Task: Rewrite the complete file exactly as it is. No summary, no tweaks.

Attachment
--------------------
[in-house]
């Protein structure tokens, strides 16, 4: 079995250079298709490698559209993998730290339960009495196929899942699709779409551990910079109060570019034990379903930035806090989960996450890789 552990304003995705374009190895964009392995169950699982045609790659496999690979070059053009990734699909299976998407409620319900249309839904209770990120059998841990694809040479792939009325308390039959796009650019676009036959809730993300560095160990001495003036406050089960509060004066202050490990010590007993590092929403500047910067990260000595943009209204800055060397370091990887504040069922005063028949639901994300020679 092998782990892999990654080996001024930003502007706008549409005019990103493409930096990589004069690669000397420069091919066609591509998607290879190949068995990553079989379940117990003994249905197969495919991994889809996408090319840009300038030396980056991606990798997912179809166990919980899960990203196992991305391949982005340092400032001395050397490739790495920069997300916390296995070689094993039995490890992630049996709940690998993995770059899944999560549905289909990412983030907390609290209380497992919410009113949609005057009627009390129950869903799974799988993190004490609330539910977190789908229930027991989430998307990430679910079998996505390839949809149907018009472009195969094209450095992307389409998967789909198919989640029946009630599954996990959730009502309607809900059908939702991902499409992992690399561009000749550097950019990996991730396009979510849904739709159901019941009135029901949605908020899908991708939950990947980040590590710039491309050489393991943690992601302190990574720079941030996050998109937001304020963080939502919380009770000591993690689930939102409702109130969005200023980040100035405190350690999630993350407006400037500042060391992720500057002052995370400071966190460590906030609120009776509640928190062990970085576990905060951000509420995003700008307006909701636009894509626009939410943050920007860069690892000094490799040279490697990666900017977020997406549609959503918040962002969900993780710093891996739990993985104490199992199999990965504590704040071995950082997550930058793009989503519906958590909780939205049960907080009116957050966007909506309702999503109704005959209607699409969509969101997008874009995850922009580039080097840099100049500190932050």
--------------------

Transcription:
[in-house]
């Protein structure tokens, strides 16, 4: 079995250079298709490698559209993998730290339960009495196929899942699709779409551990910079109060570019034990379903930035806090989960996450890789 552990304003995705374009190895964009392995169950699982045609790659496999690979070059053009990734699909299976998407409620319900249309839904209770990120059998841990694809040479792939009325308390039959796009650019676009036959809730993300560095160990001495003036406050089960509060004066202050490990010590007993590092929403500047910067990260000595943009209204800055060397370091990887504040069922005063028949639901994300020679 092998782990892999990654080996001024930003502007706008549409005019990103493409930096990589004069690669000397420069091919066609591509998607290879190949068995990553079989379940117990003994249905197969495919991994889809996408090319840009300038030396980056991606990798997912179809166990919980899960990203196992991305391949982005340092400032001395050397490739790495920069997300916390296995070689094993039995490890992630049996709940690998993995770059899944999560549905289909990412983030907390609290209380497992919410009113949609005057009627009390129950869903799974799988993190004490609330539910977190789908229930027991989430998307990430679910079998996505390839949809149907018009472009195969094209450095992307389409998967789909198919989640029946009630599954996990959730009502309607809900059908939702991902499409992992690399561009000749550097950019990996991730396009979510849904739709159901019941009135029901949605908020899908991708939950990947980040590590710039491309050489393991943690992601302190990574720079941030996050998109937001304020963080939502919380009770000591993690689930939102409702109130969005200023980040100035405190350690999630993350407006400037500042060391992720500057002052995370400071966190460590906030609120009776509640928190062990970085576990905060951000509420995003700008307006909701636009894509626009939410943050920007860069690892000094490799040279490697990666900017977020997406549609959503918040962002969900993780710093891996739990993985104490199992199999990965504590704040071995950082997550930058793009989503519906958590909780939205049960907080009116957050966007909506309702999503109704005959209607699409969509969101997008874009995850922009580039080097840099100049500190932050």